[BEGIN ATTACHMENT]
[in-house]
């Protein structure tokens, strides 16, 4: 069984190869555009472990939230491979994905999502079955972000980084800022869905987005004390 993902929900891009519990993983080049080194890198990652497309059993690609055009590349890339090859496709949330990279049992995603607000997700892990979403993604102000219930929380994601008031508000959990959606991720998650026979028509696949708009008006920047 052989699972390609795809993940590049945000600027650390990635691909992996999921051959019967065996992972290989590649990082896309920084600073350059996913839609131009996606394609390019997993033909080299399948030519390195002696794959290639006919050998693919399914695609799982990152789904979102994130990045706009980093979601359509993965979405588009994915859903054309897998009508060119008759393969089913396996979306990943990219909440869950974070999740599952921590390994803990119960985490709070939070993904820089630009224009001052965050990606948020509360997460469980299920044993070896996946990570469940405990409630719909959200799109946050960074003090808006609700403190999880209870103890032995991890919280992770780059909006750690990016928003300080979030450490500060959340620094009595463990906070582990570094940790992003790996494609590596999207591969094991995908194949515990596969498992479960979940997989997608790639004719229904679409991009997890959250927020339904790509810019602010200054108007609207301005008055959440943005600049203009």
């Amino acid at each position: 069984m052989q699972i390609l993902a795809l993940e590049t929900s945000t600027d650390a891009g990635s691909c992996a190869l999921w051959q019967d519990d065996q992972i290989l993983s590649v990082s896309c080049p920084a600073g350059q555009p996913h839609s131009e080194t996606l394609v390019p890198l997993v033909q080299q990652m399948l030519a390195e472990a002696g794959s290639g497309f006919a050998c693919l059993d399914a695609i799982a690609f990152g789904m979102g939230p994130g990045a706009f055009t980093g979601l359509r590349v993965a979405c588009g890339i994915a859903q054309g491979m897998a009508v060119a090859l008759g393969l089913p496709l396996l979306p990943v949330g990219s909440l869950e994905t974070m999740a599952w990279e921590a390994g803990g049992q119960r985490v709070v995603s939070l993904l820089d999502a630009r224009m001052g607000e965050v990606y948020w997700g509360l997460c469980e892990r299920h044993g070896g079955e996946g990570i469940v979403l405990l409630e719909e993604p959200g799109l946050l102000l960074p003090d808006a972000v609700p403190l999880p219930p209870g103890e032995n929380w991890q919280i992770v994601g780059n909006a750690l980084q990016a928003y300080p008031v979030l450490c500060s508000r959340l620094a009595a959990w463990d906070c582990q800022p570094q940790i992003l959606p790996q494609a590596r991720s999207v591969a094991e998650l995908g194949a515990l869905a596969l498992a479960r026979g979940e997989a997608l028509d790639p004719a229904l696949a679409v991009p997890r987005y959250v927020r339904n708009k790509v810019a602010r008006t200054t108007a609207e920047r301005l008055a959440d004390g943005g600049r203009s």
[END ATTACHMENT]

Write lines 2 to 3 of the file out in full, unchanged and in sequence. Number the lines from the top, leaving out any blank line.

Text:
């Protein structure tokens, strides 16, 4: 069984190869555009472990939230491979994905999502079955972000980084800022869905987005004390 993902929900891009519990993983080049080194890198990652497309059993690609055009590349890339090859496709949330990279049992995603607000997700892990979403993604102000219930929380994601008031508000959990959606991720998650026979028509696949708009008006920047 052989699972390609795809993940590049945000600027650390990635691909992996999921051959019967065996992972290989590649990082896309920084600073350059996913839609131009996606394609390019997993033909080299399948030519390195002696794959290639006919050998693919399914695609799982990152789904979102994130990045706009980093979601359509993965979405588009994915859903054309897998009508060119008759393969089913396996979306990943990219909440869950974070999740599952921590390994803990119960985490709070939070993904820089630009224009001052965050990606948020509360997460469980299920044993070896996946990570469940405990409630719909959200799109946050960074003090808006609700403190999880209870103890032995991890919280992770780059909006750690990016928003300080979030450490500060959340620094009595463990906070582990570094940790992003790996494609590596999207591969094991995908194949515990596969498992479960979940997989997608790639004719229904679409991009997890959250927020339904790509810019602010200054108007609207301005008055959440943005600049203009």
């Amino acid at each position: 069984m052989q699972i390609l993902a795809l993940e590049t929900s945000t600027d650390a891009g990635s691909c992996a190869l999921w051959q019967d519990d065996q992972i290989l993983s590649v990082s896309c080049p920084a600073g350059q555009p996913h839609s131009e080194t996606l394609v390019p890198l997993v033909q080299q990652m399948l030519a390195e472990a002696g794959s290639g497309f006919a050998c693919l059993d399914a695609i799982a690609f990152g789904m979102g939230p994130g990045a706009f055009t980093g979601l359509r590349v993965a979405c588009g890339i994915a859903q054309g491979m897998a009508v060119a090859l008759g393969l089913p496709l396996l979306p990943v949330g990219s909440l869950e994905t974070m999740a599952w990279e921590a390994g803990g049992q119960r985490v709070v995603s939070l993904l820089d999502a630009r224009m001052g607000e965050v990606y948020w997700g509360l997460c469980e892990r299920h044993g070896g079955e996946g990570i469940v979403l405990l409630e719909e993604p959200g799109l946050l102000l960074p003090d808006a972000v609700p403190l999880p219930p209870g103890e032995n929380w991890q919280i992770v994601g780059n909006a750690l980084q990016a928003y300080p008031v979030l450490c500060s508000r959340l620094a009595a959990w463990d906070c582990q800022p570094q940790i992003l959606p790996q494609a590596r991720s999207v591969a094991e998650l995908g194949a515990l869905a596969l498992a479960r026979g979940e997989a997608l028509d790639p004719a229904l696949a679409v991009p997890r987005y959250v927020r339904n708009k790509v810019a602010r008006t200054t108007a609207e920047r301005l008055a959440d004390g943005g600049r203009s």